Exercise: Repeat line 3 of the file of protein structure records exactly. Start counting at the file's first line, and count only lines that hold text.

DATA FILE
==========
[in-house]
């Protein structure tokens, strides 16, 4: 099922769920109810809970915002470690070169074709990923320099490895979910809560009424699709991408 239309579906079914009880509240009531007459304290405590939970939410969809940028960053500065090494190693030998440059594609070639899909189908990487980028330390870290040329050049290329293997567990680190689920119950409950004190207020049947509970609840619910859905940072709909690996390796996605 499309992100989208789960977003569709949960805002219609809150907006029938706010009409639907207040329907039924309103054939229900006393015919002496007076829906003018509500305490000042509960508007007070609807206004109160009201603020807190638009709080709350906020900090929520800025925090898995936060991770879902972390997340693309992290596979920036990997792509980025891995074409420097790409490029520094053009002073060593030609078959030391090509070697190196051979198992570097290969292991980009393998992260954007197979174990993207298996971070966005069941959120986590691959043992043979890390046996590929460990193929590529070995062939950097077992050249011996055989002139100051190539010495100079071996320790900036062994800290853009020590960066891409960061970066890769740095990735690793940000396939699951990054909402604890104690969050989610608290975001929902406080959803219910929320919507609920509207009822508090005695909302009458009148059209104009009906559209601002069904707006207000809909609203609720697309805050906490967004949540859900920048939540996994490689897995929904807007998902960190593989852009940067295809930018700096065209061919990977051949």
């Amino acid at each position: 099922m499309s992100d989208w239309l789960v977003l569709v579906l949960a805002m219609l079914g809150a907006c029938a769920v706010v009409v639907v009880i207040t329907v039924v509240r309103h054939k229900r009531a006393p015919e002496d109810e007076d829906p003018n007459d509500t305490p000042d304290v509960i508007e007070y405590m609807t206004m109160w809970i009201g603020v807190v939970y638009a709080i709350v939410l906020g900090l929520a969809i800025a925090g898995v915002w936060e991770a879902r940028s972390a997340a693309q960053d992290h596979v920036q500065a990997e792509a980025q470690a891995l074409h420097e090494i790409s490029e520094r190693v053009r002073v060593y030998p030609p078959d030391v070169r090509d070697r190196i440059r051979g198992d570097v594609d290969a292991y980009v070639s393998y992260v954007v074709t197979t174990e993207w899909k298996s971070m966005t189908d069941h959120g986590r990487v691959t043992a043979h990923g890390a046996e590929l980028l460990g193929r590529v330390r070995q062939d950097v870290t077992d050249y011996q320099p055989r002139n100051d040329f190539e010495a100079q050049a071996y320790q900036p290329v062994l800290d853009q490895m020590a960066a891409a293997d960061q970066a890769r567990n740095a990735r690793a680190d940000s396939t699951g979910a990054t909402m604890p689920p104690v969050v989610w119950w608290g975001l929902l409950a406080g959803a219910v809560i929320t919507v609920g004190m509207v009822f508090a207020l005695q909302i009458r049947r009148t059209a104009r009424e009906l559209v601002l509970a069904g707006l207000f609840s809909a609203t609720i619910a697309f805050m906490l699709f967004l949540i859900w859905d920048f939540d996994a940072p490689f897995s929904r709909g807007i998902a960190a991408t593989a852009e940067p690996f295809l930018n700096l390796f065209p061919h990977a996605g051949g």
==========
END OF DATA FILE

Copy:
């Amino acid at each position: 099922m499309s992100d989208w239309l789960v977003l569709v579906l949960a805002m219609l079914g809150a907006c029938a769920v706010v009409v639907v009880i207040t329907v039924v509240r309103h054939k229900r009531a006393p015919e002496d109810e007076d829906p003018n007459d509500t305490p000042d304290v509960i508007e007070y405590m609807t206004m109160w809970i009201g603020v807190v939970y638009a709080i709350v939410l906020g900090l929520a969809i800025a925090g898995v915002w936060e991770a879902r940028s972390a997340a693309q960053d992290h596979v920036q500065a990997e792509a980025q470690a891995l074409h420097e090494i790409s490029e520094r190693v053009r002073v060593y030998p030609p078959d030391v070169r090509d070697r190196i440059r051979g198992d570097v594609d290969a292991y980009v070639s393998y992260v954007v074709t197979t174990e993207w899909k298996s971070m966005t189908d069941h959120g986590r990487v691959t043992a043979h990923g890390a046996e590929l980028l460990g193929r590529v330390r070995q062939d950097v870290t077992d050249y011996q320099p055989r002139n100051d040329f190539e010495a100079q050049a071996y320790q900036p290329v062994l800290d853009q490895m020590a960066a891409a293997d960061q970066a890769r567990n740095a990735r690793a680190d940000s396939t699951g979910a990054t909402m604890p689920p104690v969050v989610w119950w608290g975001l929902l409950a406080g959803a219910v809560i929320t919507v609920g004190m509207v009822f508090a207020l005695q909302i009458r049947r009148t059209a104009r009424e009906l559209v601002l509970a069904g707006l207000f609840s809909a609203t609720i619910a697309f805050m906490l699709f967004l949540i859900w859905d920048f939540d996994a940072p490689f897995s929904r709909g807007i998902a960190a991408t593989a852009e940067p690996f295809l930018n700096l390796f065209p061919h990977a996605g051949g």